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During DesignCon, I met with Geoffrey Hazelett, VP of sales for Polar Instruments. Even though he has been in EDA for a few years, Geoffrey is still in his thirties, which makes him a youthful cherub in this industry. I asked Geoffrey what he thinks about the new PCB designers and EEs entering this field, and what more can be done to expose young people to the world of PCBs.
Andy Shaughnessy: We’re finally starting to see more young people in this industry. Even though you joke about being on the “grizzled upper-end of millennials,” you are younger than 50 and have all of your hair.
Geoffrey Hazelett: And I intend to keep my hair, so thank you.
Shaughnessy: What are your thoughts on young people entering the industry? When you were in college, was there any knowledge that this was something you could do for a career?
Hazelett: I recall asking my professors about this, and they told me, “Don’t worry about PCB design. Somebody else will do that for you. You’re going to do VLSI or ASIC design.” I think what has changed is people with master’s degrees and Ph.D.s in electrical engineering look at this and say, “This is how we’re going to have to do PCB design.” Now, it requires training on the education side that didn’t formally exist even 20 years ago. And now some universities—only a few—have signal and power integrity programs.
How are we going to pass on the information, knowledge, and experience from those people who fought the battles to develop this technology to the new designers coming into the industry? There are good resources out there—such as programs, training classes, and workshops at shows like this—but you have to be able to get your company to send you to a conference like DesignCon.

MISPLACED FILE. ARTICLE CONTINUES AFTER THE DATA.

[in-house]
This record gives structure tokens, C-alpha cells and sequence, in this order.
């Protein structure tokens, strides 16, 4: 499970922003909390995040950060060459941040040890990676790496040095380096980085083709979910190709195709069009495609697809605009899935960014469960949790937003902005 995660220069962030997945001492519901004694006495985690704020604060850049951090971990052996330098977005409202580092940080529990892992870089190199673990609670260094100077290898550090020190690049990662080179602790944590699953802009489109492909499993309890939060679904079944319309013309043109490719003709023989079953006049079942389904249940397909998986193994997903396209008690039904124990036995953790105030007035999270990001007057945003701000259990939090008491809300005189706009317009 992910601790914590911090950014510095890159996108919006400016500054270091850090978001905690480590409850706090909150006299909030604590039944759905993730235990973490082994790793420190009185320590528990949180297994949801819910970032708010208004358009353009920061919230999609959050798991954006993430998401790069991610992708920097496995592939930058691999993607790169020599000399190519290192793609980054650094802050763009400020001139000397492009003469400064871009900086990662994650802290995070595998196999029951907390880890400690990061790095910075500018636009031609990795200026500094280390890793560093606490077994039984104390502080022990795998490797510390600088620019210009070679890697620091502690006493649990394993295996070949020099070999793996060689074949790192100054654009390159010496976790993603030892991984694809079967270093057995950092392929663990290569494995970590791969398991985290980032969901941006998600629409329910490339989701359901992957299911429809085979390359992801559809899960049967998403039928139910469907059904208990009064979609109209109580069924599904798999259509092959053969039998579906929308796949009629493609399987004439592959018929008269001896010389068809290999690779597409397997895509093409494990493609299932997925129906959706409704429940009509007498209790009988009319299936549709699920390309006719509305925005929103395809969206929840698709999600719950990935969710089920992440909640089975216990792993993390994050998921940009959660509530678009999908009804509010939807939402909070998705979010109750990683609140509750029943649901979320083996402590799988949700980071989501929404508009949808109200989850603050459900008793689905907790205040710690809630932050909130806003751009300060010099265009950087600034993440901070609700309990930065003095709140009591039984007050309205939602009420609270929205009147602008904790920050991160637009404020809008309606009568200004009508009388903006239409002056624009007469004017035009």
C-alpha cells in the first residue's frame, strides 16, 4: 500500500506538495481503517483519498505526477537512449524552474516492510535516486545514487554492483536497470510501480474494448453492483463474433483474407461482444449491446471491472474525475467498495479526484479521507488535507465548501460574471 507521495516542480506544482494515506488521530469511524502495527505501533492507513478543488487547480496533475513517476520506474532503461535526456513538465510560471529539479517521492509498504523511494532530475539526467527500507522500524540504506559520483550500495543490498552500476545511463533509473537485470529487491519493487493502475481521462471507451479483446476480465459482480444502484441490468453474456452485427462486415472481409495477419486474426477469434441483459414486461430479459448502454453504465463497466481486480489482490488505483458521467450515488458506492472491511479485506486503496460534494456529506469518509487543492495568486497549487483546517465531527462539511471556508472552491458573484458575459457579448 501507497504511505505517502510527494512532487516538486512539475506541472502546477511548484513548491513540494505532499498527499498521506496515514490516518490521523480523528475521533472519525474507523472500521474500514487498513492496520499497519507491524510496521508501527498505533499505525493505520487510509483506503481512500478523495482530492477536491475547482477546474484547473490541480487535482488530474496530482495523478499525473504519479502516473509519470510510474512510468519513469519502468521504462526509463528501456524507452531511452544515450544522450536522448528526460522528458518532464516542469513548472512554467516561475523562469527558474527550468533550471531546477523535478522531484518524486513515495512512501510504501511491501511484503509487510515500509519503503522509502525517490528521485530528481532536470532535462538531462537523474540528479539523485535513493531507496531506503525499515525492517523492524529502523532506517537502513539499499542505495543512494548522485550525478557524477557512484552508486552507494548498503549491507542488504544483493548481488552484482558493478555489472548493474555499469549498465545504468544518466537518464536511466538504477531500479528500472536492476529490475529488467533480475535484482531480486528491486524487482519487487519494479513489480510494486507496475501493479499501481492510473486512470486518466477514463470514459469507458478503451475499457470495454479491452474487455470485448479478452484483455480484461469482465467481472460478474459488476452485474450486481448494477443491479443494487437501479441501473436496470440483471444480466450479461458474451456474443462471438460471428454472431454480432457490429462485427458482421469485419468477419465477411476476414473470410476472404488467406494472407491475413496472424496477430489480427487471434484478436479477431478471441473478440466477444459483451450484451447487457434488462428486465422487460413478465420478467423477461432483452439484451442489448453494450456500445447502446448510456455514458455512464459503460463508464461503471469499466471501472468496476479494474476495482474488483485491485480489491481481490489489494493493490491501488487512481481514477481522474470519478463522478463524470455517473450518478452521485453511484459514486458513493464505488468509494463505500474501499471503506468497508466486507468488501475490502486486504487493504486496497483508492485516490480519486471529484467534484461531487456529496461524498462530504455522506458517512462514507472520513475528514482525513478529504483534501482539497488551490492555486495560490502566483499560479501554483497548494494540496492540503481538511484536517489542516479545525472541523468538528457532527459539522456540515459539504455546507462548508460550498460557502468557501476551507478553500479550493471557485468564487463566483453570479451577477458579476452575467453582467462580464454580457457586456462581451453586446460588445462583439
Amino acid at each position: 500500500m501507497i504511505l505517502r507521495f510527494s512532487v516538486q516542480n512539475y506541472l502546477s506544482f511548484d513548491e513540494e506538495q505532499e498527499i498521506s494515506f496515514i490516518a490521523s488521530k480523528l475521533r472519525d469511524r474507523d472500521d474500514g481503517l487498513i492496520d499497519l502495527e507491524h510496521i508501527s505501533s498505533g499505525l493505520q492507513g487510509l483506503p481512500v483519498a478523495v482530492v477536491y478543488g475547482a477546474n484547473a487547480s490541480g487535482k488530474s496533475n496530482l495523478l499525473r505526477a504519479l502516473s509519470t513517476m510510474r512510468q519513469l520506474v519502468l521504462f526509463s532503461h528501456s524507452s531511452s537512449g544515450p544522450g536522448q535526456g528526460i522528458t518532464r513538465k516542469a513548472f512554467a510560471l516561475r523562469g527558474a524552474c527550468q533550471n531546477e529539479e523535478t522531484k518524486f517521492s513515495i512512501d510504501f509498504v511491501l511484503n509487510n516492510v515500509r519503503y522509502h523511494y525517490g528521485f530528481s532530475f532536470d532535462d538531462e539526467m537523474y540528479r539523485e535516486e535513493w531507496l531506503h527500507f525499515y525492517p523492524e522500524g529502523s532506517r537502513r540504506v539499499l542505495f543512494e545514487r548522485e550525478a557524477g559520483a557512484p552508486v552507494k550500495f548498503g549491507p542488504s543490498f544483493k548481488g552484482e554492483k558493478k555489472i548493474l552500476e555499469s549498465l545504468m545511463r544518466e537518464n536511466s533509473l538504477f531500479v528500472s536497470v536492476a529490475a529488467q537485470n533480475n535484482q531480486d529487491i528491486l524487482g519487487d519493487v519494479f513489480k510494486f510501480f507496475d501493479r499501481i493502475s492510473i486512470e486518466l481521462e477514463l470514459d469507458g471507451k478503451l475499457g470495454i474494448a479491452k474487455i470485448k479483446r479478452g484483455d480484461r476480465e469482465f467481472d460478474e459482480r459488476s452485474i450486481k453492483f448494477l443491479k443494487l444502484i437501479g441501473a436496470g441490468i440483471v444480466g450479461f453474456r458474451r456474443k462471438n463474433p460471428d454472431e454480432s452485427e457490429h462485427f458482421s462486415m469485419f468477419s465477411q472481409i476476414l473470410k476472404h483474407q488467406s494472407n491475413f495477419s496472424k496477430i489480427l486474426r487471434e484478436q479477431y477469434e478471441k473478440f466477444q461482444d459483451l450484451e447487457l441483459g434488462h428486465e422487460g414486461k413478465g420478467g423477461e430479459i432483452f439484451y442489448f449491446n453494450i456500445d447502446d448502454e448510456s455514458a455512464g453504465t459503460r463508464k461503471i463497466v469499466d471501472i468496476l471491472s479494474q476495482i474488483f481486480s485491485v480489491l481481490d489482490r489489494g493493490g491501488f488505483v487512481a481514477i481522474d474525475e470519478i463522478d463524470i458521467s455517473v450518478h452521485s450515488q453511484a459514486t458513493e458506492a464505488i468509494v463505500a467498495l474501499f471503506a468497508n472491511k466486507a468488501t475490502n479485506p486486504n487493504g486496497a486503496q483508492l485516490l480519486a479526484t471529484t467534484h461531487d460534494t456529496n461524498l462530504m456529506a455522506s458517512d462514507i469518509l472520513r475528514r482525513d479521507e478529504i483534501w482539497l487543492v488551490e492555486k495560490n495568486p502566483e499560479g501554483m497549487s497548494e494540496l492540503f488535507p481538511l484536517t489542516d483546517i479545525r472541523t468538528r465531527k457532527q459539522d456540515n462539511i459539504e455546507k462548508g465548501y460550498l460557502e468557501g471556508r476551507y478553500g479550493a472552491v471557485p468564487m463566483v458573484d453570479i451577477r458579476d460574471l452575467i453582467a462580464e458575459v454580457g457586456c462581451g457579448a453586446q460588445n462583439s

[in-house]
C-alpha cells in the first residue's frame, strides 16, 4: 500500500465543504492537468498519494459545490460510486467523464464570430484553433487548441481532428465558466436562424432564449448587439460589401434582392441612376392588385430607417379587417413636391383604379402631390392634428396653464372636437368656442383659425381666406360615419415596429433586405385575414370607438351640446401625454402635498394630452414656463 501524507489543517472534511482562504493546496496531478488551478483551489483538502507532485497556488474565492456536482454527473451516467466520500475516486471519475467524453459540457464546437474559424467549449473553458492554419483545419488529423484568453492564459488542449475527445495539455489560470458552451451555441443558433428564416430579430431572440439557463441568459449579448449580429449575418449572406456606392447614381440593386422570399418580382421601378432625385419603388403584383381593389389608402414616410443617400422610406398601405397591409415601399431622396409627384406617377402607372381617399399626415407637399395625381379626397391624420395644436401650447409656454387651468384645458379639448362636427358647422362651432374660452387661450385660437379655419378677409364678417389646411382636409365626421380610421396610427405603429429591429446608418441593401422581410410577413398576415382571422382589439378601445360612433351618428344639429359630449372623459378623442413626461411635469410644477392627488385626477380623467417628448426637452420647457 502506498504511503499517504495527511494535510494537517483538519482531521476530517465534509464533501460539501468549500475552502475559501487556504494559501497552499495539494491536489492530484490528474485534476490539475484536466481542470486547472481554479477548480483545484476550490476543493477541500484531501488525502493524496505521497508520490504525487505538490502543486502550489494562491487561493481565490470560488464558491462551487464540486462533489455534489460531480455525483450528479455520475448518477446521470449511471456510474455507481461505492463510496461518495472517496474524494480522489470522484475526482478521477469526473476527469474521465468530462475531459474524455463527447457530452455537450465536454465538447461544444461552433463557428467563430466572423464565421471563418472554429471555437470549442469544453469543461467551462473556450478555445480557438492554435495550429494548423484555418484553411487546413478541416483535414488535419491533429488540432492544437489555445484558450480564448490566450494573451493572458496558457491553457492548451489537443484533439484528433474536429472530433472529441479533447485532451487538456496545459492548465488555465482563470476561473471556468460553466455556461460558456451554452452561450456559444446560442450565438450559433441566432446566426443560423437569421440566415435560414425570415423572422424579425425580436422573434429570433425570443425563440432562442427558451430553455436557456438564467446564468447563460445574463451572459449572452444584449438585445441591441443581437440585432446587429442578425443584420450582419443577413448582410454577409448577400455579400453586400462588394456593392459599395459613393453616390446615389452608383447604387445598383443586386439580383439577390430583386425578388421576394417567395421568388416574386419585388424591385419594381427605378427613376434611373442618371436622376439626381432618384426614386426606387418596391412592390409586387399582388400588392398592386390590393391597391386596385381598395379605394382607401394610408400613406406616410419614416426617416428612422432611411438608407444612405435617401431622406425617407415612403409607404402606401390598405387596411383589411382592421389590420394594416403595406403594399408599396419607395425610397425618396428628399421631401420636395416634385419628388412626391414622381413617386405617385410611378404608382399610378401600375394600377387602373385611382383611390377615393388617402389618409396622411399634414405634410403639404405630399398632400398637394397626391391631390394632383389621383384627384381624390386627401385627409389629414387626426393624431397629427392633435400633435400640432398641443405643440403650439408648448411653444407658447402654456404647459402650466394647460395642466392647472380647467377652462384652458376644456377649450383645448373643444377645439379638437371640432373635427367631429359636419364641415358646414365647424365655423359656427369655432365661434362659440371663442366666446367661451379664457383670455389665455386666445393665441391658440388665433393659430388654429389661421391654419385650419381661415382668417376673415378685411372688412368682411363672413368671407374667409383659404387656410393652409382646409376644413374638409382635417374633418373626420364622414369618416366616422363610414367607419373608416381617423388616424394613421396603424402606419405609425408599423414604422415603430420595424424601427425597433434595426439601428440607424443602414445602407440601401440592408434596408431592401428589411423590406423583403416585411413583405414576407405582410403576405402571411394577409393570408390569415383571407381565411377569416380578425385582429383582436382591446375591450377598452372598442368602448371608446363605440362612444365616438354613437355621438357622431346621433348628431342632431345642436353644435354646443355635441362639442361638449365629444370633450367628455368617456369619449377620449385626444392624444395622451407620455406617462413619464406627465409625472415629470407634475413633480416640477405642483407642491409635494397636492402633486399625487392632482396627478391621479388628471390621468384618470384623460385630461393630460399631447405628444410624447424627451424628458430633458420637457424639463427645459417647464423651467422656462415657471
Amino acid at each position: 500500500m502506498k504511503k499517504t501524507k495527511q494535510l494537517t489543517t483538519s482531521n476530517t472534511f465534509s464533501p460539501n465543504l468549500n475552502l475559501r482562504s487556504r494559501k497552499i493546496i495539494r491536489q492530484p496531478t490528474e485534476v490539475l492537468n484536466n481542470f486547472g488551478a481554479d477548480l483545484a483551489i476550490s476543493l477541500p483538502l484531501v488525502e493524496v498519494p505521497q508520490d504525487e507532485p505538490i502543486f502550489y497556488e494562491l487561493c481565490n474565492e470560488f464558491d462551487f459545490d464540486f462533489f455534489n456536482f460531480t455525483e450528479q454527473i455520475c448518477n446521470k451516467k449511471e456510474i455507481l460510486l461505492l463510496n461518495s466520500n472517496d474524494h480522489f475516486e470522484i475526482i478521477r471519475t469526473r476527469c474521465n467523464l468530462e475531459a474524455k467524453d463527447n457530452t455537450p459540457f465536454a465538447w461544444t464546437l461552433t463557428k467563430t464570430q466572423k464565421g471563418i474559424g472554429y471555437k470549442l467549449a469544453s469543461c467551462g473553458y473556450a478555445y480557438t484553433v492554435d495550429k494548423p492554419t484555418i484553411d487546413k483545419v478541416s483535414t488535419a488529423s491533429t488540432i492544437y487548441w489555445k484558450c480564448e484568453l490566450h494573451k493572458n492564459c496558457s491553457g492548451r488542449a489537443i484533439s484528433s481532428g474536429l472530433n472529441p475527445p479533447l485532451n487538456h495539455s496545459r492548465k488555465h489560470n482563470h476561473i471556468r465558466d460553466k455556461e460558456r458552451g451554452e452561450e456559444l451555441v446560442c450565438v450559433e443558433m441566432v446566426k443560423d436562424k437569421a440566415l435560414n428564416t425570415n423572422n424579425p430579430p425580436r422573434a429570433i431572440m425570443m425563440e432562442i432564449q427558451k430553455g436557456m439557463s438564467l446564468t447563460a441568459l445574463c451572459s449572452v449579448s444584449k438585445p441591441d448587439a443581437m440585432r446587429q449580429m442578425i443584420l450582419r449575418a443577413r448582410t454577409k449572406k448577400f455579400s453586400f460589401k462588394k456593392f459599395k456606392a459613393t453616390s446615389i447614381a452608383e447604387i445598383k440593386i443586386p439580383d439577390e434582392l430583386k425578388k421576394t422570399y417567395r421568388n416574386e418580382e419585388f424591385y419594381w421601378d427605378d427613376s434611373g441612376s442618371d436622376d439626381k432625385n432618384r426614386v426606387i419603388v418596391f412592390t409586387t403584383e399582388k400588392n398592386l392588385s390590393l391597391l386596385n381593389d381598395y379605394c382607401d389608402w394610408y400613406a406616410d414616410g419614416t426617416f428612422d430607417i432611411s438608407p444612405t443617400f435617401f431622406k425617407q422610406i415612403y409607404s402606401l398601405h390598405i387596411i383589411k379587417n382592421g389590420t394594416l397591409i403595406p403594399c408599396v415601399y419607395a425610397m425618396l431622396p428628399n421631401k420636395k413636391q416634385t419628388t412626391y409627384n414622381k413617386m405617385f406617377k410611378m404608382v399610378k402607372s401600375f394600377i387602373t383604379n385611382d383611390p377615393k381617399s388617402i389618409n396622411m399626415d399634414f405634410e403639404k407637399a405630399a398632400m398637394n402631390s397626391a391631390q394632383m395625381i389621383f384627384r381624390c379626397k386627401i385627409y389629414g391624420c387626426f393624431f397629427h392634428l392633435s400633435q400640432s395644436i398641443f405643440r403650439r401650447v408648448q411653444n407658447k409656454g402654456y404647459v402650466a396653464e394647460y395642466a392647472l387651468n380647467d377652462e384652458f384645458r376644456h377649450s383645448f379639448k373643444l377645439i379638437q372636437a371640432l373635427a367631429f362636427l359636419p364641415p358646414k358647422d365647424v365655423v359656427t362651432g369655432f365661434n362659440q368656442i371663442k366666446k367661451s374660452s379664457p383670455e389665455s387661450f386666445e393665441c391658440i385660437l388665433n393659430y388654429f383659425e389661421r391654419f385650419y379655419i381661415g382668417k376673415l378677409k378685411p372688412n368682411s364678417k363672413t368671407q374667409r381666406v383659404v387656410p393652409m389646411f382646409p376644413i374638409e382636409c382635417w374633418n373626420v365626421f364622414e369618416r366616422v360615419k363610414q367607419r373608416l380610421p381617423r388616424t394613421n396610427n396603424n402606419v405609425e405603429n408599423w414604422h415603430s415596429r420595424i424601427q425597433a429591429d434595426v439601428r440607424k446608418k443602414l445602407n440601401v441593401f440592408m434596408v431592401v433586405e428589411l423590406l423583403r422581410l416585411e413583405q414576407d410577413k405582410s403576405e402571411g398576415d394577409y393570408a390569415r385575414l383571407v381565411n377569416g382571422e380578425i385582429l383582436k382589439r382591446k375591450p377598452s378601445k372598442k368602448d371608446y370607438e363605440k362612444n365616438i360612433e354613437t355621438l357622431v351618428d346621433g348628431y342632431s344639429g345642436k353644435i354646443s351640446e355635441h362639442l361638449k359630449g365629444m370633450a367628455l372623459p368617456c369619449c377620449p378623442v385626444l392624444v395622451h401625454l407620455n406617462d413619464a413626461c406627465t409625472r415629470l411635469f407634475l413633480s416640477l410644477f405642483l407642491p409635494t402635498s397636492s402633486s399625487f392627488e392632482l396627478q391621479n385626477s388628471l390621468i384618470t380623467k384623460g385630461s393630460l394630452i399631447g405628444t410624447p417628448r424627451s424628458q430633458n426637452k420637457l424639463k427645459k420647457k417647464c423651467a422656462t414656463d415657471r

When I first joined, part of my hiring process with Polar Instruments was sending me to one of Eric Bogatin’s last public signal and power integrity classes. Polar Instruments’ President Ken Taylor said, “Think about the offer, but either way, we want you to go to this because it’s the last one that he’s doing publicly.” Now, Eric teaches at University of Colorado and has an online academy.
Shaughnessy: Growing up, you must have had video games.
Hazelett: I remember before the internet was ubiquitous, the first computer I ever touched and played with was a 486—maybe an early Apple product. It wasn’t until high school that I started seeing people with cellphones. Now, I have friends who have kids who are six years old and monitor their screen time.
To read this entire interview, which appeared in the March 2019 issue of Design007 Magazine, click here.